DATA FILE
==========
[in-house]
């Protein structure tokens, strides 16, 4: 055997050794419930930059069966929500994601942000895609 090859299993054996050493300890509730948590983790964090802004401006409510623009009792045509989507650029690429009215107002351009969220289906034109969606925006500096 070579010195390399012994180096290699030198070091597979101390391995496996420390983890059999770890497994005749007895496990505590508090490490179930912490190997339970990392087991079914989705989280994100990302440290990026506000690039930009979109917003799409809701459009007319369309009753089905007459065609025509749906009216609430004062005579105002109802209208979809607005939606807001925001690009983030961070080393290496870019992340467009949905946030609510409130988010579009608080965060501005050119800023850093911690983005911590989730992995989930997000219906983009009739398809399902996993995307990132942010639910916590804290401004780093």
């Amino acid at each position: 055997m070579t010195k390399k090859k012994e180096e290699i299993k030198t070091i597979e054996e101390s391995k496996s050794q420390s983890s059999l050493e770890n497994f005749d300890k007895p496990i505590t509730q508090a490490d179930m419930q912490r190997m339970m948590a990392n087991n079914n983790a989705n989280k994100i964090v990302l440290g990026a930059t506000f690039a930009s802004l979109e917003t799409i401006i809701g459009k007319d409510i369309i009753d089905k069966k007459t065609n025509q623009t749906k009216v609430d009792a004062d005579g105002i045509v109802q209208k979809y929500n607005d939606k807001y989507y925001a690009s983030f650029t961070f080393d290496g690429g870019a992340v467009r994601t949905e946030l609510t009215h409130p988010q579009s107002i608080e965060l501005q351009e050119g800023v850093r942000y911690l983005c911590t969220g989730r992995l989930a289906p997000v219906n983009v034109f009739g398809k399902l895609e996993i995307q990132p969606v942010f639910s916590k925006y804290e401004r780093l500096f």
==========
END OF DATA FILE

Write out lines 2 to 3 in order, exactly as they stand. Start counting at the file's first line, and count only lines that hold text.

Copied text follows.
């Protein structure tokens, strides 16, 4: 055997050794419930930059069966929500994601942000895609 090859299993054996050493300890509730948590983790964090802004401006409510623009009792045509989507650029690429009215107002351009969220289906034109969606925006500096 070579010195390399012994180096290699030198070091597979101390391995496996420390983890059999770890497994005749007895496990505590508090490490179930912490190997339970990392087991079914989705989280994100990302440290990026506000690039930009979109917003799409809701459009007319369309009753089905007459065609025509749906009216609430004062005579105002109802209208979809607005939606807001925001690009983030961070080393290496870019992340467009949905946030609510409130988010579009608080965060501005050119800023850093911690983005911590989730992995989930997000219906983009009739398809399902996993995307990132942010639910916590804290401004780093």
């Amino acid at each position: 055997m070579t010195k390399k090859k012994e180096e290699i299993k030198t070091i597979e054996e101390s391995k496996s050794q420390s983890s059999l050493e770890n497994f005749d300890k007895p496990i505590t509730q508090a490490d179930m419930q912490r190997m339970m948590a990392n087991n079914n983790a989705n989280k994100i964090v990302l440290g990026a930059t506000f690039a930009s802004l979109e917003t799409i401006i809701g459009k007319d409510i369309i009753d089905k069966k007459t065609n025509q623009t749906k009216v609430d009792a004062d005579g105002i045509v109802q209208k979809y929500n607005d939606k807001y989507y925001a690009s983030f650029t961070f080393d290496g690429g870019a992340v467009r994601t949905e946030l609510t009215h409130p988010q579009s107002i608080e965060l501005q351009e050119g800023v850093r942000y911690l983005c911590t969220g989730r992995l989930a289906p997000v219906n983009v034109f009739g398809k399902l895609e996993i995307q990132p969606v942010f639910s916590k925006y804290e401004r780093l500096f």